Earlier this year, the European Union announced that rooibos will be registered as a protected product. The designation shone a fresh light on the rooibos tea sector. To give us more insight into rooibos farming, tea farmer Whernit Dirks joined the Farmer’s Inside Track podcast this week.
Dirks, a tea farmer in the Piketberg area in the Western Cape, says that the key ingredient to farming rooibos tea successfully, is a good, sandy soil.
“We purchased this farm in 2012 or 2013, so I had this challenge on the farm with the sandy soil. I was trying to get something to farm in this area that is really profitable per hectare because grain was not doing [well] at that stage [due to] the droughts. So, I started with rooibos tea. The plants were growing really well in 2018,” he says.
Rooibos tea needs to anchor deep into the soil to flourish, says Dirks. This makes the correct preparation of the soil incredibly important. “We rip deep because we want the roots to have an open gap to grow and go deep into the sand. After you plant it, it must start and spread roots deep into the soil.”
For new farmers interested in going into the tea business, he says that a good partnership is extremely important. “Find yourself a good partner if you can’t do it on your own. But you have to trust him, and he has to trust you. This is the first thing to start with. If you can’t [agree with] each other, just leave it, but if you feel like you can work with [the person], it’s great.”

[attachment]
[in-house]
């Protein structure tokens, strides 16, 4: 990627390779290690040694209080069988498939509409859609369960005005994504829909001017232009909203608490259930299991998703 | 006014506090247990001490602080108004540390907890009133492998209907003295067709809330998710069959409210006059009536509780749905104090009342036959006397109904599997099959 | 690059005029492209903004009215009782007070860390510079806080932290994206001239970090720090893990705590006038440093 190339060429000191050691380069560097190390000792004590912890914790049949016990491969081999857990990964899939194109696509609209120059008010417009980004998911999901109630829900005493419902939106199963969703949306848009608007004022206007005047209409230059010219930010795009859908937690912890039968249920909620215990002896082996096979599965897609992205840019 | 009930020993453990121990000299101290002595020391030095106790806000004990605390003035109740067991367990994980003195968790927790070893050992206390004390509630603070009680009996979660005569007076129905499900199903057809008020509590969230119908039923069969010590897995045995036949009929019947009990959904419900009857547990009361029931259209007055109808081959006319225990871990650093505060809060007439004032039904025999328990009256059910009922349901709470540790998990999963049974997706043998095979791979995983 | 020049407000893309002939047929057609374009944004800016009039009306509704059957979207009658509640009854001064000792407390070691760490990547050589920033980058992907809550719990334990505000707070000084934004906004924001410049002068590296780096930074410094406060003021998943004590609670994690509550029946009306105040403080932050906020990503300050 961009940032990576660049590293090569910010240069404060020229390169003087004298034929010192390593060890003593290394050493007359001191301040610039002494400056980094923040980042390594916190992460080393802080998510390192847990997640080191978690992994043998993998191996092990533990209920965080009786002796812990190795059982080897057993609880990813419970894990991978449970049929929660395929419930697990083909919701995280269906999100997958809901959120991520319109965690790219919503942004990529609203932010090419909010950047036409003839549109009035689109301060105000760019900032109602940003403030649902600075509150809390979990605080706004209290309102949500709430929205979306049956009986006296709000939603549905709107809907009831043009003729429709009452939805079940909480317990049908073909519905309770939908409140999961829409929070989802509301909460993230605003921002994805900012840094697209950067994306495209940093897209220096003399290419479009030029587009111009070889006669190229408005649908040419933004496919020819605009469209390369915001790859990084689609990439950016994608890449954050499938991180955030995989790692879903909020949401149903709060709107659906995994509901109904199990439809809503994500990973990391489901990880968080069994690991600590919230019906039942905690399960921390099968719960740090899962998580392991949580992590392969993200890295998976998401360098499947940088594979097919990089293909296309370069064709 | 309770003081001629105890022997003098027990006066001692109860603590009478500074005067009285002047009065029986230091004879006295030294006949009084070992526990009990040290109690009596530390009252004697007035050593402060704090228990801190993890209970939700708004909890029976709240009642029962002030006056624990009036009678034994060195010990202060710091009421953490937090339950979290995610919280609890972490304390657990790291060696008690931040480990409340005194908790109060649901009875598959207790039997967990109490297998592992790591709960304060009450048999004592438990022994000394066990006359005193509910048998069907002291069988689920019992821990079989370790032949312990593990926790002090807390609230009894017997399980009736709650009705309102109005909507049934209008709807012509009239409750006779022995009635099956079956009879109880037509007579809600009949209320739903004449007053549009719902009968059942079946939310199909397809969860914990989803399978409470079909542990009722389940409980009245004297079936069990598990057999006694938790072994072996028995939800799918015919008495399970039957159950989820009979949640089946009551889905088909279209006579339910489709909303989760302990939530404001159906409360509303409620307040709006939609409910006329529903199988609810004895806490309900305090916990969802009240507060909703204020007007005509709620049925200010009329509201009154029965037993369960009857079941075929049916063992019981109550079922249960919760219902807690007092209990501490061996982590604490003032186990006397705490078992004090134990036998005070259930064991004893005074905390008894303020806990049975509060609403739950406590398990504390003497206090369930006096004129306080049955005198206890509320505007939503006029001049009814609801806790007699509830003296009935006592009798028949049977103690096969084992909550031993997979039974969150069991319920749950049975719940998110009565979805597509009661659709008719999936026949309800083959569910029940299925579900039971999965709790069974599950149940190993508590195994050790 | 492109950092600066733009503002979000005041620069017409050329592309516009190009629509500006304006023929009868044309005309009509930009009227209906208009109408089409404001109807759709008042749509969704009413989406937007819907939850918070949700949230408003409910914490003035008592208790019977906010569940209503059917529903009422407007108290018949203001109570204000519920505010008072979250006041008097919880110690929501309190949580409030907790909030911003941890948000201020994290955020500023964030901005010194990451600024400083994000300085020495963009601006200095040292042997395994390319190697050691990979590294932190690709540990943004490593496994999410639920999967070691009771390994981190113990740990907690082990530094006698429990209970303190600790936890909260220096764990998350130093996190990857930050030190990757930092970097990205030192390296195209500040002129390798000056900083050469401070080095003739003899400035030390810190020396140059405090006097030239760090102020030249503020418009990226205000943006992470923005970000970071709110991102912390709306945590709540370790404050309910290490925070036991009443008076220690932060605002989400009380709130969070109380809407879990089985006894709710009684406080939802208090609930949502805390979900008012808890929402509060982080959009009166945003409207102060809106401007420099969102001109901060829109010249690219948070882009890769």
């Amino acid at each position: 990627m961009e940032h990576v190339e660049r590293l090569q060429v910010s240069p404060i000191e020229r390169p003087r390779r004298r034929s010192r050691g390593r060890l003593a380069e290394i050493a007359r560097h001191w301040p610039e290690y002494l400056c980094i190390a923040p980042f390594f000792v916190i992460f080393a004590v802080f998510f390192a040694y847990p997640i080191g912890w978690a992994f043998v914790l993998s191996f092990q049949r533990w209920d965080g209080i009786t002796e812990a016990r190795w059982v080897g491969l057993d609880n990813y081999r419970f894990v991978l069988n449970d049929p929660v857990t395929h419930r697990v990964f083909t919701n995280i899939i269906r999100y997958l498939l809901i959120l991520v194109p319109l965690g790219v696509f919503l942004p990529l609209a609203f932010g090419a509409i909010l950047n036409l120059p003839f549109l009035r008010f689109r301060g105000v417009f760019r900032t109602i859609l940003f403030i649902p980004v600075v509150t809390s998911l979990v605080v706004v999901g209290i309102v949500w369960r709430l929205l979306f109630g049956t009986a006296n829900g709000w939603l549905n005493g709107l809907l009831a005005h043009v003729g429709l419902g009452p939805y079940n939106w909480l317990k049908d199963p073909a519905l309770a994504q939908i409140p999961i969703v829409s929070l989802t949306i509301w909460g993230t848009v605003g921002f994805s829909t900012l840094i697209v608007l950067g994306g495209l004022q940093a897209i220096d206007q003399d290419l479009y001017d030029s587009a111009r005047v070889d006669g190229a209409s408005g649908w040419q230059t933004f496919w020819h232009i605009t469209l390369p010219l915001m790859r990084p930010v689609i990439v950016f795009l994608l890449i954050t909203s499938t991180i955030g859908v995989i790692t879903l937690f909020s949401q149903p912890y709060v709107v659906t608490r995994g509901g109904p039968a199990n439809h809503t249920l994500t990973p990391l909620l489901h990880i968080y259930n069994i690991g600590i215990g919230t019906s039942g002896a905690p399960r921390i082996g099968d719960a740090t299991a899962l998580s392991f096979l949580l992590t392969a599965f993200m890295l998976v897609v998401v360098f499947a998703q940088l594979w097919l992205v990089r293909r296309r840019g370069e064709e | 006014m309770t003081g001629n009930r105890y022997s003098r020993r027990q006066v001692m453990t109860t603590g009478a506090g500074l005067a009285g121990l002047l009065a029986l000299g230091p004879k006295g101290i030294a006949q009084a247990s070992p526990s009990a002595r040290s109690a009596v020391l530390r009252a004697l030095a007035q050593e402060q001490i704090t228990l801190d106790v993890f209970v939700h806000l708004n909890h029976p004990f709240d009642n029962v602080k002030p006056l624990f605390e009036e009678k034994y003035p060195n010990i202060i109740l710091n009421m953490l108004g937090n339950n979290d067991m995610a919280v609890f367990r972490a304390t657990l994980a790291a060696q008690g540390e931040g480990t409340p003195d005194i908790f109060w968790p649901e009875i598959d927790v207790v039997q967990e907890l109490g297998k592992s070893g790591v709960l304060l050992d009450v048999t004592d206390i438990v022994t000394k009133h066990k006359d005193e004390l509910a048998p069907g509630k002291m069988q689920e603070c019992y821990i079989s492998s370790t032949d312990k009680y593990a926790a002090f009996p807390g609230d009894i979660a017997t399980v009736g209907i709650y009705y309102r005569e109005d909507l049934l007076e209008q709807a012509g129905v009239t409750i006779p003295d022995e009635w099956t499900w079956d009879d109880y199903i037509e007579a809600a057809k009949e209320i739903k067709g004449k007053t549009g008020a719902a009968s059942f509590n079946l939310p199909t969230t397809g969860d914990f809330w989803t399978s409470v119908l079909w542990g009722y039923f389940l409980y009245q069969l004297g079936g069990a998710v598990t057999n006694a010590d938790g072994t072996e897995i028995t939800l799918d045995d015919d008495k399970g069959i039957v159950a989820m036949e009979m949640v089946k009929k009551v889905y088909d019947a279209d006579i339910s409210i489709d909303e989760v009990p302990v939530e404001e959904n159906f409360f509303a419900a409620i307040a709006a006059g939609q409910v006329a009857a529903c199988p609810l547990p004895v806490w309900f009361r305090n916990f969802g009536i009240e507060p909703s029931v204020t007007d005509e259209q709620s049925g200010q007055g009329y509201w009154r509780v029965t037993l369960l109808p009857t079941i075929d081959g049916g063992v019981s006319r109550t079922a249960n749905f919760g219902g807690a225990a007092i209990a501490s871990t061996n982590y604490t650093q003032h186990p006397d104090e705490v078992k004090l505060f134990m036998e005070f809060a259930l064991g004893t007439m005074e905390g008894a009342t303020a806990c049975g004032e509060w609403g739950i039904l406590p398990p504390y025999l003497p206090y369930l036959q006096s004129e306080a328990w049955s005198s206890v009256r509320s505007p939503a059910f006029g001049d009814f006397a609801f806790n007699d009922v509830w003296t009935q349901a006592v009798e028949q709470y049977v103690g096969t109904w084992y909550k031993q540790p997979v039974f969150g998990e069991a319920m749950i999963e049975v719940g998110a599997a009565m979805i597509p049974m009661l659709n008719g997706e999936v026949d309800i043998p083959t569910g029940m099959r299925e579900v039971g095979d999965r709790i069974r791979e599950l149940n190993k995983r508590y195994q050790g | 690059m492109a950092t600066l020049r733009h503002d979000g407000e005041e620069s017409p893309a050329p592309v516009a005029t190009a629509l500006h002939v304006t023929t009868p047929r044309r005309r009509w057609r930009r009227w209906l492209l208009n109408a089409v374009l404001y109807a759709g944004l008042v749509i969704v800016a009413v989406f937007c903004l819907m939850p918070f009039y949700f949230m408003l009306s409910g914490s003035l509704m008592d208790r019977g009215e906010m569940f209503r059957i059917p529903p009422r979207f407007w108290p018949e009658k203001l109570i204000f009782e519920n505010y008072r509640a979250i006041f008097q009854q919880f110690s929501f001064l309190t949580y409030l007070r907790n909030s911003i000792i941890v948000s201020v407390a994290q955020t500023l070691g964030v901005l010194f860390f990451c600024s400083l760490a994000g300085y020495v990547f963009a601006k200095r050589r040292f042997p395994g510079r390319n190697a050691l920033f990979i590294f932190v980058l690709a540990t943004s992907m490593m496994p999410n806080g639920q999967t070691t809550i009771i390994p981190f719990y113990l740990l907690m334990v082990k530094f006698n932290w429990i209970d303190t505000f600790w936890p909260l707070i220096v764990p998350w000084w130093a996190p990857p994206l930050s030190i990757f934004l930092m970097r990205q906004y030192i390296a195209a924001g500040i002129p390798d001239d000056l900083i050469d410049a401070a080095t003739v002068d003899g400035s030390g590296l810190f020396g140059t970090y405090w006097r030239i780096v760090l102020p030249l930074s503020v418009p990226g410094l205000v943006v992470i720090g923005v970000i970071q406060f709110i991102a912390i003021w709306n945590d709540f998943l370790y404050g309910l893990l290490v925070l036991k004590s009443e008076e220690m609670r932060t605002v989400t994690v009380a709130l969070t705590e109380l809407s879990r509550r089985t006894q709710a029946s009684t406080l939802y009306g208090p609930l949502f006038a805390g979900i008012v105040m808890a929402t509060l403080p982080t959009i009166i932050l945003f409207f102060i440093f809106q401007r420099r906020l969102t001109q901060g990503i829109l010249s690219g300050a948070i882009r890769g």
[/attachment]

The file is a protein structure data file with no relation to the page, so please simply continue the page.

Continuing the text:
For Dirks, the future lies in agri-processing, particularly for black farmers like himself.
“In the future, I want to go into processing with rooibos someday. And that’s the way to go for our black farmers. If we can get into the processing thing, then we can start making money.
“So, new farmers, young farmers that want to go into rooibos tea, just look at your soil. If you have land that is just lying there, [it is] sandy soil, and you can’t plant it, get yourself a good partner to plant it. If you can plant it yourself, plant it yourself. But don’t waste the land.”
Other farmer podcast highlights:
The best agriculture news podcast on the planet also features other highlights for the agricultural sector this week:
- Unpacking the role of women: Jobs Fund boss Najwah Allie-Edries joins us to talk about the important role women play in the shaping of society.
- Animal nutrition: Voermol’s Francois van de Vyver takes us through hassle-free options to overwinter animals.
- Farmer development: FarmSol boss Aron Kole shares how new farmers can find effective partnerships through the supply chain.
- Book of the week: Our book of the week is Lift as you rise: Speeches and Thoughts on Leadership by South African businessman Bonang Mohale.
- Farmer’s Tip of the Week: Our farmer tip this week comes from Gugulethu Mahlangu, a Mpumalanga vegetable farmer.
- Soil Sistas: This week’s #SoilSista, powered by Food for Mzansi and Corteva AgriScience, is Gauteng crop farmer Mandisa Bell. The farmer is working hard to make farming dreams a reality.
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